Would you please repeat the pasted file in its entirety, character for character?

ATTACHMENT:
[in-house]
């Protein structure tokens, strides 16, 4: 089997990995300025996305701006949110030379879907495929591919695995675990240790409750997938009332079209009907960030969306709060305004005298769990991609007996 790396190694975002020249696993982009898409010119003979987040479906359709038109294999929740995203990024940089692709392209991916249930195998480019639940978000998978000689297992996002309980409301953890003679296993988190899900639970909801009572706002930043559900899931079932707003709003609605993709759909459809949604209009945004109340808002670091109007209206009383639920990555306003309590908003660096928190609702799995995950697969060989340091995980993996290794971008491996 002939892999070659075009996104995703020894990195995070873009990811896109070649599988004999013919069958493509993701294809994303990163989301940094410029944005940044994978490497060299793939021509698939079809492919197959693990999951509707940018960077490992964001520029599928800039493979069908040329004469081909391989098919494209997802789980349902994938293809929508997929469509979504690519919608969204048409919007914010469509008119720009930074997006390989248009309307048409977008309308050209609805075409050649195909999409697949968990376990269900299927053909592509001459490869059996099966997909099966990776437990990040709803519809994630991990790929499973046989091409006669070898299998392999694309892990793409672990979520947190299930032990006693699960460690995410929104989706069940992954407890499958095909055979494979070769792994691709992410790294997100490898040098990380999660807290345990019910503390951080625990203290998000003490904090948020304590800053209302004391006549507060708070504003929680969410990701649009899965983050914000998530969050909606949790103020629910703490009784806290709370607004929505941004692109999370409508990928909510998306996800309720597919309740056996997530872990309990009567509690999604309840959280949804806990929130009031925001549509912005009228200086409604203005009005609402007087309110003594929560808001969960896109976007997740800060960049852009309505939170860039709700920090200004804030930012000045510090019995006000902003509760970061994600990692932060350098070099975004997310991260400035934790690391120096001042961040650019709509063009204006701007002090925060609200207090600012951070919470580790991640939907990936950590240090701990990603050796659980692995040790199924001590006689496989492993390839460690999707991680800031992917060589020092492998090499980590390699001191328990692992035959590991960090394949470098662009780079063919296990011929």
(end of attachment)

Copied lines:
[in-house]
């Protein structure tokens, strides 16, 4: 089997990995300025996305701006949110030379879907495929591919695995675990240790409750997938009332079209009907960030969306709060305004005298769990991609007996 790396190694975002020249696993982009898409010119003979987040479906359709038109294999929740995203990024940089692709392209991916249930195998480019639940978000998978000689297992996002309980409301953890003679296993988190899900639970909801009572706002930043559900899931079932707003709003609605993709759909459809949604209009945004109340808002670091109007209206009383639920990555306003309590908003660096928190609702799995995950697969060989340091995980993996290794971008491996 002939892999070659075009996104995703020894990195995070873009990811896109070649599988004999013919069958493509993701294809994303990163989301940094410029944005940044994978490497060299793939021509698939079809492919197959693990999951509707940018960077490992964001520029599928800039493979069908040329004469081909391989098919494209997802789980349902994938293809929508997929469509979504690519919608969204048409919007914010469509008119720009930074997006390989248009309307048409977008309308050209609805075409050649195909999409697949968990376990269900299927053909592509001459490869059996099966997909099966990776437990990040709803519809994630991990790929499973046989091409006669070898299998392999694309892990793409672990979520947190299930032990006693699960460690995410929104989706069940992954407890499958095909055979494979070769792994691709992410790294997100490898040098990380999660807290345990019910503390951080625990203290998000003490904090948020304590800053209302004391006549507060708070504003929680969410990701649009899965983050914000998530969050909606949790103020629910703490009784806290709370607004929505941004692109999370409508990928909510998306996800309720597919309740056996997530872990309990009567509690999604309840959280949804806990929130009031925001549509912005009228200086409604203005009005609402007087309110003594929560808001969960896109976007997740800060960049852009309505939170860039709700920090200004804030930012000045510090019995006000902003509760970061994600990692932060350098070099975004997310991260400035934790690391120096001042961040650019709509063009204006701007002090925060609200207090600012951070919470580790991640939907990936950590240090701990990603050796659980692995040790199924001590006689496989492993390839460690999707991680800031992917060589020092492998090499980590390699001191328990692992035959590991960090394949470098662009780079063919296990011929």